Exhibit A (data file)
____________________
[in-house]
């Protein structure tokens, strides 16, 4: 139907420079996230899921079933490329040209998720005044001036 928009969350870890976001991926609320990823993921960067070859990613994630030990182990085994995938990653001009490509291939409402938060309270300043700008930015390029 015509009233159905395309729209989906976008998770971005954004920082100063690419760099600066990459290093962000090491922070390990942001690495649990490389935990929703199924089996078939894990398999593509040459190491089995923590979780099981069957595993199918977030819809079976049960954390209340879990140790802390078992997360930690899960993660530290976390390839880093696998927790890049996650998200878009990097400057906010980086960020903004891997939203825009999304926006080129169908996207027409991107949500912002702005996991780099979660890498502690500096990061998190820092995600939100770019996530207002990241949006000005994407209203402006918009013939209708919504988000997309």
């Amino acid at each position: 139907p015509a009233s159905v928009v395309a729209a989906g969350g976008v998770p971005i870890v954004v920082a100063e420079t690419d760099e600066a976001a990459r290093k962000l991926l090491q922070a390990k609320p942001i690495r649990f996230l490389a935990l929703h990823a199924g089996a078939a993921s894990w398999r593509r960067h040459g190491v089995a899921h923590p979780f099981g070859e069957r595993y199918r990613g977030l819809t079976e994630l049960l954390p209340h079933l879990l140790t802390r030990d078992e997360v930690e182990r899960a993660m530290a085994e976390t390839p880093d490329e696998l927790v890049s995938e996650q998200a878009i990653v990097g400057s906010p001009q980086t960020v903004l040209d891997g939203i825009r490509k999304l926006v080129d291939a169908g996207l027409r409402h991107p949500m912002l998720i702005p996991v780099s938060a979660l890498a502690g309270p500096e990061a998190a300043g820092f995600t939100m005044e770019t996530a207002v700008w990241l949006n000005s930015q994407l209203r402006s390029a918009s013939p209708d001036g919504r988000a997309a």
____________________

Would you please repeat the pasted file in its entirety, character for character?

[in-house]
């Protein structure tokens, strides 16, 4: 139907420079996230899921079933490329040209998720005044001036 928009969350870890976001991926609320990823993921960067070859990613994630030990182990085994995938990653001009490509291939409402938060309270300043700008930015390029 015509009233159905395309729209989906976008998770971005954004920082100063690419760099600066990459290093962000090491922070390990942001690495649990490389935990929703199924089996078939894990398999593509040459190491089995923590979780099981069957595993199918977030819809079976049960954390209340879990140790802390078992997360930690899960993660530290976390390839880093696998927790890049996650998200878009990097400057906010980086960020903004891997939203825009999304926006080129169908996207027409991107949500912002702005996991780099979660890498502690500096990061998190820092995600939100770019996530207002990241949006000005994407209203402006918009013939209708919504988000997309």
């Amino acid at each position: 139907p015509a009233s159905v928009v395309a729209a989906g969350g976008v998770p971005i870890v954004v920082a100063e420079t690419d760099e600066a976001a990459r290093k962000l991926l090491q922070a390990k609320p942001i690495r649990f996230l490389a935990l929703h990823a199924g089996a078939a993921s894990w398999r593509r960067h040459g190491v089995a899921h923590p979780f099981g070859e069957r595993y199918r990613g977030l819809t079976e994630l049960l954390p209340h079933l879990l140790t802390r030990d078992e997360v930690e182990r899960a993660m530290a085994e976390t390839p880093d490329e696998l927790v890049s995938e996650q998200a878009i990653v990097g400057s906010p001009q980086t960020v903004l040209d891997g939203i825009r490509k999304l926006v080129d291939a169908g996207l027409r409402h991107p949500m912002l998720i702005p996991v780099s938060a979660l890498a502690g309270p500096e990061a998190a300043g820092f995600t939100m005044e770019t996530a207002v700008w990241l949006n000005s930015q994407l209203r402006s390029a918009s013939p209708d001036g919504r988000a997309a």